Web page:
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Background Job and Queue — Conceptual and Practical

At a pharmacy store

Here is what happens at the pharmacy store when an order comes:

  • The pharmacist receives your prescription and goes back to the store to get the prescribed medicine
  • Bring back to you and tell you how much
  • Payment and change (if any and if cash)

Then another guy comes, the pharmacist repeats that process. And another 3 guys come, he still does that one by one. But when 5–10 guys come which might happen a couple of times during a day, he is definitely screwed up.

And if you told him something like “dude, why don’t you just get 1 or 2 assistant guys, so while you are there to blah blah with your customers, they can do other things for you”, then you would have in your mind the idea of queue and background job. In this case, the pharmacist, at the frontline, is mainly responsible for taking the order, doing some little things on the order before sending it to the backline.

In a nutshell

There are 3 main concepts in the following figure:

  1. Queue (or pharmacist) performs 2 tasks, i) receiving requests from services, ii) and forwarding them to worker nodes, First-In-First-Out
  2. Background jobs are the tasks performed at the backline, meaning it does not affect user interaction, i.e. non-blocking user activities.
  3. Worker nodes which can be the separated processes, services, etc. and are the actual entities processing the requests, a.k.a background jobs
Simple queue model in pharmacy example
Simple queue model in pharmacy example

Do I need?

Yup, if your system performs

  • Write heavy operations, like logging, tracking, using queue and background job model helps reduce high workload at the database.
  • Read heavy operation for reporting with few requests but takes time for synthesizing or accumulating data.
  • High service latency due to many reasons, i.e. slow network connectivity, during the peak time, it is always better to respond to the user like “sorry dude, we are still processing your request, a bit slow, please patience, ok?” than do nothing or at least, you have a chance to serve more users.
  • Interact with external services but not that critical, like system history collecting, sending an email, updating information to/from other sources.
  • Independent jobs at the queue, so that the system can be scaled by adding more worker nodes.

Do I really need it?

No, while it seems to improve system performance, it is straightforwardly not a good idea to use (I say straightforward, meaning there are exceptional cases for some specific situations) if your system performs:

  • Read heavy operation but for other activities, i.e. reading posts, product lists. For the systems, the performance is typically optimized in (many) different methods, i.e. caching, scaling, distributing which are not in the scope of this post.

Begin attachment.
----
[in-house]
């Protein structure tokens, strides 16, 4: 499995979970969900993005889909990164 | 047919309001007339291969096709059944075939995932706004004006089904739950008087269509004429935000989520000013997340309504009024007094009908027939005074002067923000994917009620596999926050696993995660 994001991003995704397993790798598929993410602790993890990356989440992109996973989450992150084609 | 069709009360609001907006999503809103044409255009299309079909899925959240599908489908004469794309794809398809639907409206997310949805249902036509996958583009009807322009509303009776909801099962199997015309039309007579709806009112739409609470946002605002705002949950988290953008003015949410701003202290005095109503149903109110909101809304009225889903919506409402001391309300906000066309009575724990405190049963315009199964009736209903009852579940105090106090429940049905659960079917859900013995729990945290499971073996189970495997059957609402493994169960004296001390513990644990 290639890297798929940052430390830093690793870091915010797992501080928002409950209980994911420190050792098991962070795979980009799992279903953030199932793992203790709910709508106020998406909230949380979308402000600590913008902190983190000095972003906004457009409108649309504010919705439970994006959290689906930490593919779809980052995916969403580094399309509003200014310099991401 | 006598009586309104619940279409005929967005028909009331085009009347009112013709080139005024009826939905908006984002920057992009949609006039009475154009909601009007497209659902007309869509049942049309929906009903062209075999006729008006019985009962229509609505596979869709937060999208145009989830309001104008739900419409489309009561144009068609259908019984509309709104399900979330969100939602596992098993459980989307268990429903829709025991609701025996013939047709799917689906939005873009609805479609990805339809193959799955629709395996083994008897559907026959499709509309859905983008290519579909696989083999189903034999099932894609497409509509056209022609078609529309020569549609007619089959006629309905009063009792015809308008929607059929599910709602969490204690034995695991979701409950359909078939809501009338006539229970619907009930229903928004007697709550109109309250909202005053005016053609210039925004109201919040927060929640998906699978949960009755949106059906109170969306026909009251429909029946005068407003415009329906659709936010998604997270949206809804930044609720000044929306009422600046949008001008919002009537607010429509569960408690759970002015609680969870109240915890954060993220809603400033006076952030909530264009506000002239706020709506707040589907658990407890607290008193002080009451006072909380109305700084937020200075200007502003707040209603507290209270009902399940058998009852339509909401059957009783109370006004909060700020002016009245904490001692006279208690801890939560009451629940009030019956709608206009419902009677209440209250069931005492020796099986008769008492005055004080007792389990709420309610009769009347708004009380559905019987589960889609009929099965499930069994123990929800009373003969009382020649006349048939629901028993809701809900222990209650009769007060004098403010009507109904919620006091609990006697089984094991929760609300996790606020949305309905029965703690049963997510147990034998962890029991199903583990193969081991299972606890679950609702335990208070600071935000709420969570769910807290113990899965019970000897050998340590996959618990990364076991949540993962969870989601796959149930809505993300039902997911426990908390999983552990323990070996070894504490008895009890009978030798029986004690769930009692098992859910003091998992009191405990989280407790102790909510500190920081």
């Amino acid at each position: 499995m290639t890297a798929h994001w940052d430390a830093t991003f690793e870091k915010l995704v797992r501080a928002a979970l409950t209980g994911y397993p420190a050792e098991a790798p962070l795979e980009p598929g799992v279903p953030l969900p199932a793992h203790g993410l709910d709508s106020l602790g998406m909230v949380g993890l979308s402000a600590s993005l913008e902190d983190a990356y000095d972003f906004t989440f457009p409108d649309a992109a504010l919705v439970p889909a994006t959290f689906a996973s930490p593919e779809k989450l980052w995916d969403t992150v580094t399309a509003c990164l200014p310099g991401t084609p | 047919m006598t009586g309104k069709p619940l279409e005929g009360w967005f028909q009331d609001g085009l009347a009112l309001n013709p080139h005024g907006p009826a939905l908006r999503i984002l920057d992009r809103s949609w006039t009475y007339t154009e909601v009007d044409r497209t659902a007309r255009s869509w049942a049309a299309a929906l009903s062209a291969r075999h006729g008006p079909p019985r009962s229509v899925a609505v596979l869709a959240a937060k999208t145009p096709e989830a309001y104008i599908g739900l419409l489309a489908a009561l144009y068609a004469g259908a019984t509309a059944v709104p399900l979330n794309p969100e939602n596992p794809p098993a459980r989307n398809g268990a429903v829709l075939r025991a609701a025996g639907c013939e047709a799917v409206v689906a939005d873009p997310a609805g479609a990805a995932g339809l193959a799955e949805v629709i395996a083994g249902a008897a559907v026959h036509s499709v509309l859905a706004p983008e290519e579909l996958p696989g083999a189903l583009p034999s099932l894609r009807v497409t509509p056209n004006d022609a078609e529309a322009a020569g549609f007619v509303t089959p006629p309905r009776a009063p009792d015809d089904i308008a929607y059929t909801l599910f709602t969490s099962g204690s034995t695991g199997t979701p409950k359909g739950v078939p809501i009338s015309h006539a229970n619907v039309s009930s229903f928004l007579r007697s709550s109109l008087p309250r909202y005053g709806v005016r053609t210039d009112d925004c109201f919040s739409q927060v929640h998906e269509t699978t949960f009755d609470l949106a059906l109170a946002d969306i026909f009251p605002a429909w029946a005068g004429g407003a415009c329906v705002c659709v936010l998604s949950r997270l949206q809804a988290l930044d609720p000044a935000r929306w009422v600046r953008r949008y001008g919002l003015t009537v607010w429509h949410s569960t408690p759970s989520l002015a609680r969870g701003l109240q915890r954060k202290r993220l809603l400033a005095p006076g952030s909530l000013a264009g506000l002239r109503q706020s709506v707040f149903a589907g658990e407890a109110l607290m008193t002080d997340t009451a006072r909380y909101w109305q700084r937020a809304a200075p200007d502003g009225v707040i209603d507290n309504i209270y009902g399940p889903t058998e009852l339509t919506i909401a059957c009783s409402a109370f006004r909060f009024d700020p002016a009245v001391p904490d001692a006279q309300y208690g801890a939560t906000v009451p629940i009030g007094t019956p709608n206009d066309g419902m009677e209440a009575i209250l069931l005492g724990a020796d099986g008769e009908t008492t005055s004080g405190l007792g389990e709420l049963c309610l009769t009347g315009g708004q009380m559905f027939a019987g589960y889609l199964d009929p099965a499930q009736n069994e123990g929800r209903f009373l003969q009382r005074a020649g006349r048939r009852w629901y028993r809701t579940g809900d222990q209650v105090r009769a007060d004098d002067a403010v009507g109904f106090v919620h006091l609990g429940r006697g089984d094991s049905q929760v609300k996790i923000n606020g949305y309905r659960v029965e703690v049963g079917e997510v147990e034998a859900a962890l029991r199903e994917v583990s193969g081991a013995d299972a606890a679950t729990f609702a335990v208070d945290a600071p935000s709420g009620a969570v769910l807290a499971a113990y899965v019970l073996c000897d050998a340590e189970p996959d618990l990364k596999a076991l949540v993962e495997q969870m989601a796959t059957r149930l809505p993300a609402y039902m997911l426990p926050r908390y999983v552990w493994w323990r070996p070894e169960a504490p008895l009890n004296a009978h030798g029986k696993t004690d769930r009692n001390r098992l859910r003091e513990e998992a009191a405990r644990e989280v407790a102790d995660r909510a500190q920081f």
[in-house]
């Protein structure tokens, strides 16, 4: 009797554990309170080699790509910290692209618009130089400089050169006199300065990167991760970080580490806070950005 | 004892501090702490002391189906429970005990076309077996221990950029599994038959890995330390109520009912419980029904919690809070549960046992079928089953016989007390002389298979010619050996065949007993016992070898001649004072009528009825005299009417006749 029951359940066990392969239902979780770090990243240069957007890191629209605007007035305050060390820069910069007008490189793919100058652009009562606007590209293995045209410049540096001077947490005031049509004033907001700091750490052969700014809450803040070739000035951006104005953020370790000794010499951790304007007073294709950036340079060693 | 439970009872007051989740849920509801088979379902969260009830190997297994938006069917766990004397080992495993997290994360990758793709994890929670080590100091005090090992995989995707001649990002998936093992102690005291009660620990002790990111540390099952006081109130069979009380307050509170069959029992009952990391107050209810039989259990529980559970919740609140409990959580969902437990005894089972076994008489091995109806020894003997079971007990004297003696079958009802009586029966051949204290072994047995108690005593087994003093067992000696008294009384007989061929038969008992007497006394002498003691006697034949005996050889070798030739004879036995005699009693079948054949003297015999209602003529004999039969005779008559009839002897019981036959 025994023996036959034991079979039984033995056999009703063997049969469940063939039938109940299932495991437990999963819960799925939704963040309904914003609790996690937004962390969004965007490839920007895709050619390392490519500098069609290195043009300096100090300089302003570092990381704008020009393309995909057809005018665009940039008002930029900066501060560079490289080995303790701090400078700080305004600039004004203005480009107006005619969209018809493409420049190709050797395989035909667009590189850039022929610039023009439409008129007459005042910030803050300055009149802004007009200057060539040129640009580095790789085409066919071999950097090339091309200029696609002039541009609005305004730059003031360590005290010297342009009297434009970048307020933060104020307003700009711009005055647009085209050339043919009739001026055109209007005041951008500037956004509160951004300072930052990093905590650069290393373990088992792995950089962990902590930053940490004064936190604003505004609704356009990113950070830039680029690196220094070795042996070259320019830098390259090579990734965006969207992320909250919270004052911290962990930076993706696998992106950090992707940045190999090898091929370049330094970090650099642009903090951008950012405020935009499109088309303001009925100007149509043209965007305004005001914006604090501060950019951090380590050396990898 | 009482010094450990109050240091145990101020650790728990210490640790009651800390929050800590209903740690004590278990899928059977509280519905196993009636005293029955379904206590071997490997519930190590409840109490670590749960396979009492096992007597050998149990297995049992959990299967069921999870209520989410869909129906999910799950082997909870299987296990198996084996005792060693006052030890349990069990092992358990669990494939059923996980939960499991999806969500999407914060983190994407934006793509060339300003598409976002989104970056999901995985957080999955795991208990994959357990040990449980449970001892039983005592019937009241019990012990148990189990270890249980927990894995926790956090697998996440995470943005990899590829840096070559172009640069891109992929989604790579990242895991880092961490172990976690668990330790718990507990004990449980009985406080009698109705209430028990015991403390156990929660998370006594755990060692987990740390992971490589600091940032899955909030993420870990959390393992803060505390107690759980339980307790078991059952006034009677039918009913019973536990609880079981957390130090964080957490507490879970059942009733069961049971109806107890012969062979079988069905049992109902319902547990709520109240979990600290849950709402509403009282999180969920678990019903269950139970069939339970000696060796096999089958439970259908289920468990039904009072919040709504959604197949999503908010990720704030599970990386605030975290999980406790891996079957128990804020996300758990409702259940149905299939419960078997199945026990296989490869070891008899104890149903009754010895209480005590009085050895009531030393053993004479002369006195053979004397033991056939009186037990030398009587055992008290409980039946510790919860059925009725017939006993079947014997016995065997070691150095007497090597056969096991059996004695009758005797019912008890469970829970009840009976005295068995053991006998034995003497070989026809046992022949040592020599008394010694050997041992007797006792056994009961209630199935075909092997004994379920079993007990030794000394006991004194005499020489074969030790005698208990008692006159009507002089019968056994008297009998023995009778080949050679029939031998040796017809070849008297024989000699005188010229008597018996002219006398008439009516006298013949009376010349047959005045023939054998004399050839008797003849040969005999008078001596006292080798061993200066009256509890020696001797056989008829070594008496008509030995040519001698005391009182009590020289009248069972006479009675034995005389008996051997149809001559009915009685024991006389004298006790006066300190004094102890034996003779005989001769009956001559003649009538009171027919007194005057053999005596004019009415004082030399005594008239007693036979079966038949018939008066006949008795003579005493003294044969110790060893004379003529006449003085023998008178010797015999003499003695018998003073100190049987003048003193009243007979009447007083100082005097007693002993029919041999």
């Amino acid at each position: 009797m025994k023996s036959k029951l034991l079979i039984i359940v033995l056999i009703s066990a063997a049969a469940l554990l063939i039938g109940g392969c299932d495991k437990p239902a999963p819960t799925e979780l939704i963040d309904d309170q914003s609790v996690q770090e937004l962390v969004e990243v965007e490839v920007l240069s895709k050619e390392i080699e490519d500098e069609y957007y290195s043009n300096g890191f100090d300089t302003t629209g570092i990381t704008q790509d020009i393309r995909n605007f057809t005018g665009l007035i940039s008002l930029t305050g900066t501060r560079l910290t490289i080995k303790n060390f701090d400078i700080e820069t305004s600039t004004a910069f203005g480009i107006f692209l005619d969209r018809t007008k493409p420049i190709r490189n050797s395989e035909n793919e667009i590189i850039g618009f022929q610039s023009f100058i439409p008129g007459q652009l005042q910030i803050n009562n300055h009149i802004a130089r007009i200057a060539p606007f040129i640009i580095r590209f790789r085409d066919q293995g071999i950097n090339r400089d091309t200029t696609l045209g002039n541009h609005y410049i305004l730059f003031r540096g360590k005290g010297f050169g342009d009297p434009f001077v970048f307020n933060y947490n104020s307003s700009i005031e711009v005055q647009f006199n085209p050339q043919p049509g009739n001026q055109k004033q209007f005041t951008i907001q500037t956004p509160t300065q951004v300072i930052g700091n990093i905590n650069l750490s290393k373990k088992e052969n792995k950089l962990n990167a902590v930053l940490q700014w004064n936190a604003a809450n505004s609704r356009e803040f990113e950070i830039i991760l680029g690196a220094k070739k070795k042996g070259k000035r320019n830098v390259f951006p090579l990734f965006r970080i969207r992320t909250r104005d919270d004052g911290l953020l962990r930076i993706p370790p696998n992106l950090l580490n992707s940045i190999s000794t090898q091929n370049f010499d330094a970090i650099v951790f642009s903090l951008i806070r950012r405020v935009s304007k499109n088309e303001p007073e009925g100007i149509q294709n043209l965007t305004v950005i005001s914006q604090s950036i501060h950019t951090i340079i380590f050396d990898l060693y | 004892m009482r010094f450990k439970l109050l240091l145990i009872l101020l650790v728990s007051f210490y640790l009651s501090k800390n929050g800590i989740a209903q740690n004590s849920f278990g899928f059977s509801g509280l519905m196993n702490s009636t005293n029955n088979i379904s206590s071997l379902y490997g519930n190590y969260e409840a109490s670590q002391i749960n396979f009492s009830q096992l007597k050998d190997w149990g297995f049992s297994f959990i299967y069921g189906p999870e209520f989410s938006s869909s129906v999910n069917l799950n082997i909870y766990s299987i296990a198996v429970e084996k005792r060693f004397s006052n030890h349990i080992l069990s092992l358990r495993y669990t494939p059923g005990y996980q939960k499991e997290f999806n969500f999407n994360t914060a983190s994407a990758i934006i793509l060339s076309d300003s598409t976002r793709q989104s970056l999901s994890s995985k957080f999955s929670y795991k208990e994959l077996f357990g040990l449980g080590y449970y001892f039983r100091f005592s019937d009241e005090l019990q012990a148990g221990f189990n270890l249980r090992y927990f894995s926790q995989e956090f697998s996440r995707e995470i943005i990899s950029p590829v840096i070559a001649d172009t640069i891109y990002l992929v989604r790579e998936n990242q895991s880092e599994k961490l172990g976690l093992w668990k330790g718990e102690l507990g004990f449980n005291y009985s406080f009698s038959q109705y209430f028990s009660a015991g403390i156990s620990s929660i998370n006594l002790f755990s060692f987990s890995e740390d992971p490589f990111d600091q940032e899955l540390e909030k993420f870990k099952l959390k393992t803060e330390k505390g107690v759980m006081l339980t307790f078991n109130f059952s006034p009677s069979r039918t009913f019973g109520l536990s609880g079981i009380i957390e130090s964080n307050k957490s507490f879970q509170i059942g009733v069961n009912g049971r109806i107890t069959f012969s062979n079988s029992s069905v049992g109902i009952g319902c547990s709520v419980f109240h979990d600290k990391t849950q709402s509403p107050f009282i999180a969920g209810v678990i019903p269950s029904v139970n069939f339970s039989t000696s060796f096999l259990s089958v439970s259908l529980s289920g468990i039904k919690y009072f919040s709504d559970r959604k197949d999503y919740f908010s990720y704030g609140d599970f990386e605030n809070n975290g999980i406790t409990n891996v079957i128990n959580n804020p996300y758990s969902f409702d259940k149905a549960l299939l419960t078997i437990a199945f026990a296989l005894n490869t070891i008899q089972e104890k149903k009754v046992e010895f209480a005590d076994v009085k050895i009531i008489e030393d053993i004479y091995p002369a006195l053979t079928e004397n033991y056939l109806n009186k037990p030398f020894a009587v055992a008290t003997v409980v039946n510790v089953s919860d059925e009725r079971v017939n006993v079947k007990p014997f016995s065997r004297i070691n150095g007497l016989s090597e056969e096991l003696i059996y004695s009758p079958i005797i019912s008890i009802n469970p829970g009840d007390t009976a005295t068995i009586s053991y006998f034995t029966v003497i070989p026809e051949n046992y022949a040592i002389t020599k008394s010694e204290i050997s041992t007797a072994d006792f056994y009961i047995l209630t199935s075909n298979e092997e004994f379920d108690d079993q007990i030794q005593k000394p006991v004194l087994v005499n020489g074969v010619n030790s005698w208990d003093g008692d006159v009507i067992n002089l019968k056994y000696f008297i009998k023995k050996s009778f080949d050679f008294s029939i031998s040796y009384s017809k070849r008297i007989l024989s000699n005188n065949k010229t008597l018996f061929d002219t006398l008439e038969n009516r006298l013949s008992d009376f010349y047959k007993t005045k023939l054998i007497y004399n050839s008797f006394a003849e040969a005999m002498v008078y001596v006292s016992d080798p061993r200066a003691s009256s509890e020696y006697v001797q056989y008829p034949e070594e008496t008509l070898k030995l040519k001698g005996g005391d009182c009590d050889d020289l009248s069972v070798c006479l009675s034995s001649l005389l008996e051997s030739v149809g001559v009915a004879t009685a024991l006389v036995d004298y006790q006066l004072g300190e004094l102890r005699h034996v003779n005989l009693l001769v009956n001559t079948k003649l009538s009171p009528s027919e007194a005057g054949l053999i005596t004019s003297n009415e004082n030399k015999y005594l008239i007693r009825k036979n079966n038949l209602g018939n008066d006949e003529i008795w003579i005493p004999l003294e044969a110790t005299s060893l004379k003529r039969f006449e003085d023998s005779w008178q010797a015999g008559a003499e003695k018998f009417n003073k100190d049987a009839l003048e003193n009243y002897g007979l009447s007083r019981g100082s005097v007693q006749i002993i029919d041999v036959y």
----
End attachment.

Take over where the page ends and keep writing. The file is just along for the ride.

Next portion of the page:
• Critical, important requests in a short time, for instance, those related to payment, reservation, checkout.

In practice

Tracking system: The client sends a request including user information in terms of browser, logged in/out time, IP, etc. to the tracking system to record. The system then pushes that information into Redis queues first, then updates with an OK response back to the client. After that, worker nodes pull data from the queues and write it down to the database. For the system serving a large number of requests, as a result, having a huge amount of data to record, adopting queue, and background job model helps to reduce high workload at the database.

Logging system: Upon receiving a request to API endpoint as the action of end-users, e.g. login, logout, make an order, etc., the system will trigger events that need to push to the queue to avoid blocking users.

Notification system: It is responsible for sending updates, SMS, email to the users. This is the additional task apart from the main tasks flows, not significant and using external services, therefore should be pushed to the queue and processed one by one.

Analytic system: This is for reporting purposes. The number of reports might be just a few, but each of them needs a lot of time to process for the output. With a queue, users will receive a message saying that the reporting request is being processed and will get the updates once the workers finish the jobs.

In fact

It is not that hard to get the queue and background job principle. But it is somehow challenging when implementing it in real systems, regarding some issues as following:

  • Job tracking: You need to track job status as details as possible. Why? Because unlike other issues like gateway timeout, API unauthorized, whose issues can be easily figured, issues caused by some malfunctioning background jobs are in the background and sometimes need advanced skills or a bit of experience/feeling to detect.
  • Error handling: If you can track the background activities, your next task is to handle errors, if available, to decide whether or not the job should be retried, the system should be rolled back, as well as the in-charged person should be notified.
  • Retryable job: This is a requirement to the background jobs, which enable them to be able to retry, meaning that there should not be data duplications or redundant data, no matter if there are errors or not.


I would like to send my big thanks to Quang Minh (a.k.a Minh Monmen) for the permission to translate his original post.




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Tuan Nguyen

Tuan Nguyen

PhD student, Senior Software Developer

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